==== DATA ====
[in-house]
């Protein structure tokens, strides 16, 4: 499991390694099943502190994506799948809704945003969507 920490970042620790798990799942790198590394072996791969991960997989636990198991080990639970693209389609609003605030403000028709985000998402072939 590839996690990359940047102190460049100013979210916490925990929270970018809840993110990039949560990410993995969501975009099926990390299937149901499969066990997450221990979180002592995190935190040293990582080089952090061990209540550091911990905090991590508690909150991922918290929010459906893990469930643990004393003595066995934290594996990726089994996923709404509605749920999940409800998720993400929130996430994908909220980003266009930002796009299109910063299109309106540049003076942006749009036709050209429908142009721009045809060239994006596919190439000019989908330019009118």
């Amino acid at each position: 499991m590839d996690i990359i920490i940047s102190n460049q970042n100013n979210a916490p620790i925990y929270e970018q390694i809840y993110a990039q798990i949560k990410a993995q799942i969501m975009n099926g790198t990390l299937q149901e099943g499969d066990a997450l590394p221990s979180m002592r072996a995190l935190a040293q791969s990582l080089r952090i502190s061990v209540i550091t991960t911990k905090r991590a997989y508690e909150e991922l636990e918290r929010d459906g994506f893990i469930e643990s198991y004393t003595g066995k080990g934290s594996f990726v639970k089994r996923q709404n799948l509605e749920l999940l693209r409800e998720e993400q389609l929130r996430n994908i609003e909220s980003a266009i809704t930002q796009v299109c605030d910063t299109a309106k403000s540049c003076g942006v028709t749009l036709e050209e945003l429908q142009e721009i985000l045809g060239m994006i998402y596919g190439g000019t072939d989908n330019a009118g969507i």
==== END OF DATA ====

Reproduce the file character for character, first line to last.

[in-house]
């Protein structure tokens, strides 16, 4: 499991390694099943502190994506799948809704945003969507 920490970042620790798990799942790198590394072996791969991960997989636990198991080990639970693209389609609003605030403000028709985000998402072939 590839996690990359940047102190460049100013979210916490925990929270970018809840993110990039949560990410993995969501975009099926990390299937149901499969066990997450221990979180002592995190935190040293990582080089952090061990209540550091911990905090991590508690909150991922918290929010459906893990469930643990004393003595066995934290594996990726089994996923709404509605749920999940409800998720993400929130996430994908909220980003266009930002796009299109910063299109309106540049003076942006749009036709050209429908142009721009045809060239994006596919190439000019989908330019009118």
């Amino acid at each position: 499991m590839d996690i990359i920490i940047s102190n460049q970042n100013n979210a916490p620790i925990y929270e970018q390694i809840y993110a990039q798990i949560k990410a993995q799942i969501m975009n099926g790198t990390l299937q149901e099943g499969d066990a997450l590394p221990s979180m002592r072996a995190l935190a040293q791969s990582l080089r952090i502190s061990v209540i550091t991960t911990k905090r991590a997989y508690e909150e991922l636990e918290r929010d459906g994506f893990i469930e643990s198991y004393t003595g066995k080990g934290s594996f990726v639970k089994r996923q709404n799948l509605e749920l999940l693209r409800e998720e993400q389609l929130r996430n994908i609003e909220s980003a266009i809704t930002q796009v299109c605030d910063t299109a309106k403000s540049c003076g942006v028709t749009l036709e050209e945003l429908q142009e721009i985000l045809g060239m994006i998402y596919g190439g000019t072939d989908n330019a009118g969507i």